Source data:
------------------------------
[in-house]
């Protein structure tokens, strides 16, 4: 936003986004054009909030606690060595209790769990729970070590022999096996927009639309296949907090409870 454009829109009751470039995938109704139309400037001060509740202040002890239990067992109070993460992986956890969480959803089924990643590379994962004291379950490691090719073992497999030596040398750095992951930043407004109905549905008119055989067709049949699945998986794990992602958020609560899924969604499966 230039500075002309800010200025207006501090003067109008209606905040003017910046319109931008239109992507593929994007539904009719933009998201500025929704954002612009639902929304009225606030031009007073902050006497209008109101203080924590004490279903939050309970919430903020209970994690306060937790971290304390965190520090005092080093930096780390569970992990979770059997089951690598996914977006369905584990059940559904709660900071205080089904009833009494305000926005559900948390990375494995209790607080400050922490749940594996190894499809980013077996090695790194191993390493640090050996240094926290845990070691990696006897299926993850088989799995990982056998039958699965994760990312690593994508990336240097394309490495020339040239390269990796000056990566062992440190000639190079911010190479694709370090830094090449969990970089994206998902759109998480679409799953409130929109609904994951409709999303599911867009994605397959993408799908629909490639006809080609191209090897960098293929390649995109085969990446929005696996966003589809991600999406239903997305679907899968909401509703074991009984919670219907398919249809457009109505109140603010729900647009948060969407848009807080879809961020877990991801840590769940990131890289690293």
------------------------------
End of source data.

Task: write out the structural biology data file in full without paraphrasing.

[in-house]
């Protein structure tokens, strides 16, 4: 936003986004054009909030606690060595209790769990729970070590022999096996927009639309296949907090409870 454009829109009751470039995938109704139309400037001060509740202040002890239990067992109070993460992986956890969480959803089924990643590379994962004291379950490691090719073992497999030596040398750095992951930043407004109905549905008119055989067709049949699945998986794990992602958020609560899924969604499966 230039500075002309800010200025207006501090003067109008209606905040003017910046319109931008239109992507593929994007539904009719933009998201500025929704954002612009639902929304009225606030031009007073902050006497209008109101203080924590004490279903939050309970919430903020209970994690306060937790971290304390965190520090005092080093930096780390569970992990979770059997089951690598996914977006369905584990059940559904709660900071205080089904009833009494305000926005559900948390990375494995209790607080400050922490749940594996190894499809980013077996090695790194191993390493640090050996240094926290845990070691990696006897299926993850088989799995990982056998039958699965994760990312690593994508990336240097394309490495020339040239390269990796000056990566062992440190000639190079911010190479694709370090830094090449969990970089994206998902759109998480679409799953409130929109609904994951409709999303599911867009994605397959993408799908629909490639006809080609191209090897960098293929390649995109085969990446929005696996966003589809991600999406239903997305679907899968909401509703074991009984919670219907398919249809457009109505109140603010729900647009948060969407848009807080879809961020877990991801840590769940990131890289690293």